On that day in late August, I was called self-centered. I was called manipulative. I was called infantile. I was told that I have no coping mechanisms, that things that would normally not affect a mentally healthy/stable human would send me on a spiral into depression and suicidal ideation. I was called a lot of things, none of them positive.On top of that, I was said to be incapable of introspection and self-examination. Even worse, it was said that my choice of career, librarian, was a manifestation of my pathological need to be isolated, yet accepted. [Someone doesn’t know a thing about 21st century libraries.]

Already, I’d recognized that I was beginning to feel lower than normal, that I was becoming overwhelmed with my responsibilities, that I needed and was ready to go back to therapy and get my life in order again. I was setting plans in motion. Then this happened.

Six fucking years of work almost destroyed. Six years of getting up everyday, going to work everyday, going to school every day. Six years, off and on, of journaling when I felt extremely low. Six years of talking myself out of depression. Six years of self-realization, self-actualization. Six years of making attempts to talk to strangers in the hopes of making new friends, which I hate doing. Six years of going after things that terrify me, like grad school and a library job and a promotion. Six fucking years of trying to better than I was at 18 years old. I was shaking. I was angry. I was near tears. I wanted to lay down and not get up again. I wanted to crawl into a whole and never come out. I wanted to drink every bottle of wine in my house, and I have a lot of it.

Instead, I told my mom. Instead, I grabbed three bottles of water and drained the first one in ~45 seconds. Instead, I texted my best friends, one who knew me before, one who knew me after, and two I see on a regular basis. I read off all the traits, and asked them. Because I don’t think that I am any of those things above. I recognize that I have the capacity to be. I’m human, dammit. But I work, actively, at not being those things. I work at being an adult every fucking day. Then again, I am incapable of self-examination, so they said.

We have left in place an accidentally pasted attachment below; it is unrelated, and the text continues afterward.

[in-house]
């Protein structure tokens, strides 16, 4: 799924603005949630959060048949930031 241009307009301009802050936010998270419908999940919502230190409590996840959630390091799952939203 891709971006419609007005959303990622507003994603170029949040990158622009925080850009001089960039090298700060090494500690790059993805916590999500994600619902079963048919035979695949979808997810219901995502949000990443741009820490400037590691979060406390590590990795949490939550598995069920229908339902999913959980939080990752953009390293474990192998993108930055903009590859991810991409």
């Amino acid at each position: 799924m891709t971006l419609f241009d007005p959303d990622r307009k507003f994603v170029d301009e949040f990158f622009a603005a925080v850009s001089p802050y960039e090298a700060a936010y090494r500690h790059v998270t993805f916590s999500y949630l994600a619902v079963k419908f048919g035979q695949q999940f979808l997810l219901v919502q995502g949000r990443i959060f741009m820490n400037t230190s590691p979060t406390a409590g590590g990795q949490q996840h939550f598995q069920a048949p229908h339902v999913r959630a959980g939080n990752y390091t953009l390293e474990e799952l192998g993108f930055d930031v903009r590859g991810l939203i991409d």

Every answer came back, “Uhm…no. Where is this coming from? Are you ok?” In that moment, I wasn’t. I was not ok. I was barely safe. I was hanging on by strength of will alone. It was a long night and even longer day after, because I went to work. My entire world had been rocked, but I went to work the next day. I have been going to work every day.

I am actually really proud of myself, because six years ago, I would not have been able to write this in public. I would not have recognized that I was on a downswing. I would not have reached out for help. I would not have had emergency triage with four friends on three different sets of text messages simultaneously. I would not have recognized so soon that I was letting these words rule my life and ruin my self-perception.

Even now, I’m struggling. My participation in class is slipping. My dedication to my job is fading. But I will not be that girl anymore. I have wallowed in this trench of self-loathing for a month. I have given this process, this person, entirely too much power over my life. I have had enough. I love being a librarian. I love learning and I love the 3.9 GPA that comes with it. I have coping mechanisms, including coloring, going to the gym, reading, journaling, and web-surfing. I recognize that I have the capacity for a whole host of negative emotions and traits, yet I work at not giving in to them. It’s not easy. I lean, heavily at times, on outside support. But I am determined to be better, always and in all ways, than I was at 18 years old.

Thanks for listening. Until next time

BookRiot Round-Up

On 9/21/2015, BookRiot participated in #BlackOutDay by running articles by black writers. I took a moment to round-up the books and authors mentioned in these posts. The books run the gamut from fiction to nonfiction, kid lit to adult, and straight and queer. There are classics and award-winners alongside more popular and genre titles. Take a look, then head out to your local library or bookstore!

Books:

 

Authors:

Nnedi Okorafor
N.K. Jemisin
Alaya Dawn Johnson
Colson Whitehead
Tobias Buckell
Bill Campbell
Amy Tan
Alice Walker
Chimamanda Ngozie Adichie
Zora Neale Hurston
Octavia Butler
Jason Reynolds
Beverly Jenkins
Susana Fraser
Pema Donyo
Jennifer Roberson
K.J. Charles
Mineko Iwasaki
Cindy Pon
Meg Medina
Nicola Yoon
Ta-Nehisi Coates
Margo Jefferson
Toni Morrison
Jacqueline Woodson
Janet Mock
Justin Simien
Baratunde Thurston
Kehinde Wiley
Saeed Jones
ZZ Packer
Sharon M. Draper
Jeff Hobbs
Jesmyn Ward
James McBride
Mary Hoffman
Victor Sejour
Martin Delany
Pauline Hopkins
W.E.B. DuBois
Frances E.W. Harper
Samuel Delany
Sheree Renee Thomas
Walidah Imarisha
Daniel Jose Older
Tananarive Due
Sofia Samatar
Andrea Hairston
Nisi Shawl
Steven Barnes
​Ayize Jama-Everett
Jennifer Marie Brissett​

BONUS BOOKS!

I couldn’t resist adding these last two🙂

 

 

 

Readers’ Advisory: Mouthful of Forevers. Clementine von Radics

Quick Facts

Author: Clementine von Radics

Published 2015 Andrews McMeel Publishing 9781449470791

112 pages $16.99US, $19.99CAN

Available in print and eBook

Poetry

Why I Read It